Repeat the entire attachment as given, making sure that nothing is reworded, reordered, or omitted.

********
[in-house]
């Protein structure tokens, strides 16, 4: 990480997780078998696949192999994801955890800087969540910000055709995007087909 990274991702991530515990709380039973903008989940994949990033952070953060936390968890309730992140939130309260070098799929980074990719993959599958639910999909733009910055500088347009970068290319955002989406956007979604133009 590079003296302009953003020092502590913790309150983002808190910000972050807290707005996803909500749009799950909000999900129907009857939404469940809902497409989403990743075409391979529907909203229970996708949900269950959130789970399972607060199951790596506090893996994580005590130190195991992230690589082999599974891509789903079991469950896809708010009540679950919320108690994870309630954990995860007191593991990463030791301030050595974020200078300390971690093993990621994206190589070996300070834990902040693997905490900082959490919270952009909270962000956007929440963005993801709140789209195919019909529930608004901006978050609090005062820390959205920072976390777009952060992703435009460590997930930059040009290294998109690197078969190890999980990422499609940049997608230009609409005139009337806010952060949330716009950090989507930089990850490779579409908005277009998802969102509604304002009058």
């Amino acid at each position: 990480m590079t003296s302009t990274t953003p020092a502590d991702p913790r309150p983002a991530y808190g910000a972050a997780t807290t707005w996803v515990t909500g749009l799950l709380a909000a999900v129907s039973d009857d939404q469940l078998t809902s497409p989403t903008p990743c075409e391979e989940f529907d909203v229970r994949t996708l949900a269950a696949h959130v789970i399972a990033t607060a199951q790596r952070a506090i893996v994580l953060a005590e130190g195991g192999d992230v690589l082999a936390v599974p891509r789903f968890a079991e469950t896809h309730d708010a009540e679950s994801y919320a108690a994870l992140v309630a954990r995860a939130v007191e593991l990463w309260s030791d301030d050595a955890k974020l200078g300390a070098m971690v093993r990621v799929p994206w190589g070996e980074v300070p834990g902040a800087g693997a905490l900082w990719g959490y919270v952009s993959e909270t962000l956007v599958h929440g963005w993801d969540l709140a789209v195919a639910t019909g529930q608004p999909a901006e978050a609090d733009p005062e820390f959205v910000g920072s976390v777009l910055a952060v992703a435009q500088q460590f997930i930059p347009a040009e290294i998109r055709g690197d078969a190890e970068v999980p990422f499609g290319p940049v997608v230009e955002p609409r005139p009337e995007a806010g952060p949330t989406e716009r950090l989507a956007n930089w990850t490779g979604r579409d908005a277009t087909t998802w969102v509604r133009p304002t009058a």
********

[in-house]
């Protein structure tokens, strides 16, 4: 990480997780078998696949192999994801955890800087969540910000055709995007087909 990274991702991530515990709380039973903008989940994949990033952070953060936390968890309730992140939130309260070098799929980074990719993959599958639910999909733009910055500088347009970068290319955002989406956007979604133009 590079003296302009953003020092502590913790309150983002808190910000972050807290707005996803909500749009799950909000999900129907009857939404469940809902497409989403990743075409391979529907909203229970996708949900269950959130789970399972607060199951790596506090893996994580005590130190195991992230690589082999599974891509789903079991469950896809708010009540679950919320108690994870309630954990995860007191593991990463030791301030050595974020200078300390971690093993990621994206190589070996300070834990902040693997905490900082959490919270952009909270962000956007929440963005993801709140789209195919019909529930608004901006978050609090005062820390959205920072976390777009952060992703435009460590997930930059040009290294998109690197078969190890999980990422499609940049997608230009609409005139009337806010952060949330716009950090989507930089990850490779579409908005277009998802969102509604304002009058």
């Amino acid at each position: 990480m590079t003296s302009t990274t953003p020092a502590d991702p913790r309150p983002a991530y808190g910000a972050a997780t807290t707005w996803v515990t909500g749009l799950l709380a909000a999900v129907s039973d009857d939404q469940l078998t809902s497409p989403t903008p990743c075409e391979e989940f529907d909203v229970r994949t996708l949900a269950a696949h959130v789970i399972a990033t607060a199951q790596r952070a506090i893996v994580l953060a005590e130190g195991g192999d992230v690589l082999a936390v599974p891509r789903f968890a079991e469950t896809h309730d708010a009540e679950s994801y919320a108690a994870l992140v309630a954990r995860a939130v007191e593991l990463w309260s030791d301030d050595a955890k974020l200078g300390a070098m971690v093993r990621v799929p994206w190589g070996e980074v300070p834990g902040a800087g693997a905490l900082w990719g959490y919270v952009s993959e909270t962000l956007v599958h929440g963005w993801d969540l709140a789209v195919a639910t019909g529930q608004p999909a901006e978050a609090d733009p005062e820390f959205v910000g920072s976390v777009l910055a952060v992703a435009q500088q460590f997930i930059p347009a040009e290294i998109r055709g690197d078969a190890e970068v999980p990422f499609g290319p940049v997608v230009e955002p609409r005139p009337e995007a806010g952060p949330t989406e716009r950090l989507a956007n930089w990850t490779g979604r579409d908005a277009t087909t998802w969102v509604r133009p304002t009058a």